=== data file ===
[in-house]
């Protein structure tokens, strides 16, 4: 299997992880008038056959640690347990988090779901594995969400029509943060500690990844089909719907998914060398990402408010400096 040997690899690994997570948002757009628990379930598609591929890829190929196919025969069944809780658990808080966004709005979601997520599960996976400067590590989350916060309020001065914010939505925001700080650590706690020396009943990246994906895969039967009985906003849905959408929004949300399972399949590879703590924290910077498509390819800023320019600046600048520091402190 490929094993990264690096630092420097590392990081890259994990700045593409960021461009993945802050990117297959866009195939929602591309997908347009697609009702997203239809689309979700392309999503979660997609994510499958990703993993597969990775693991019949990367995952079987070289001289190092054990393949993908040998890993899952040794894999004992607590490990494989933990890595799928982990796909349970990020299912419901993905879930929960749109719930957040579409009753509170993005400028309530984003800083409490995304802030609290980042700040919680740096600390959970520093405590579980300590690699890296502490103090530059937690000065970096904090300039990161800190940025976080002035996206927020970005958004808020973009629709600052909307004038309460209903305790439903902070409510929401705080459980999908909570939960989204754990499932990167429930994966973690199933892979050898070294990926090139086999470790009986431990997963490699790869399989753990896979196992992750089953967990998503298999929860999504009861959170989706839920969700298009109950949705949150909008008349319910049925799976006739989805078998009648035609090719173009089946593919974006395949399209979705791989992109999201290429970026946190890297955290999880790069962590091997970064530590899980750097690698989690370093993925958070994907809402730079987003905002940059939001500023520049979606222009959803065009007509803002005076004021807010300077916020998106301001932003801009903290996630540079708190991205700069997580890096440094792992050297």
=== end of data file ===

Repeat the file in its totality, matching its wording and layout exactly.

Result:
[in-house]
């Protein structure tokens, strides 16, 4: 299997992880008038056959640690347990988090779901594995969400029509943060500690990844089909719907998914060398990402408010400096 040997690899690994997570948002757009628990379930598609591929890829190929196919025969069944809780658990808080966004709005979601997520599960996976400067590590989350916060309020001065914010939505925001700080650590706690020396009943990246994906895969039967009985906003849905959408929004949300399972399949590879703590924290910077498509390819800023320019600046600048520091402190 490929094993990264690096630092420097590392990081890259994990700045593409960021461009993945802050990117297959866009195939929602591309997908347009697609009702997203239809689309979700392309999503979660997609994510499958990703993993597969990775693991019949990367995952079987070289001289190092054990393949993908040998890993899952040794894999004992607590490990494989933990890595799928982990796909349970990020299912419901993905879930929960749109719930957040579409009753509170993005400028309530984003800083409490995304802030609290980042700040919680740096600390959970520093405590579980300590690699890296502490103090530059937690000065970096904090300039990161800190940025976080002035996206927020970005958004808020973009629709600052909307004038309460209903305790439903902070409510929401705080459980999908909570939960989204754990499932990167429930994966973690199933892979050898070294990926090139086999470790009986431990997963490699790869399989753990896979196992992750089953967990998503298999929860999504009861959170989706839920969700298009109950949705949150909008008349319910049925799976006739989805078998009648035609090719173009089946593919974006395949399209979705791989992109999201290429970026946190890297955290999880790069962590091997970064530590899980750097690698989690370093993925958070994907809402730079987003905002940059939001500023520049979606222009959803065009007509803002005076004021807010300077916020998106301001932003801009903290996630540079708190991205700069997580890096440094792992050297």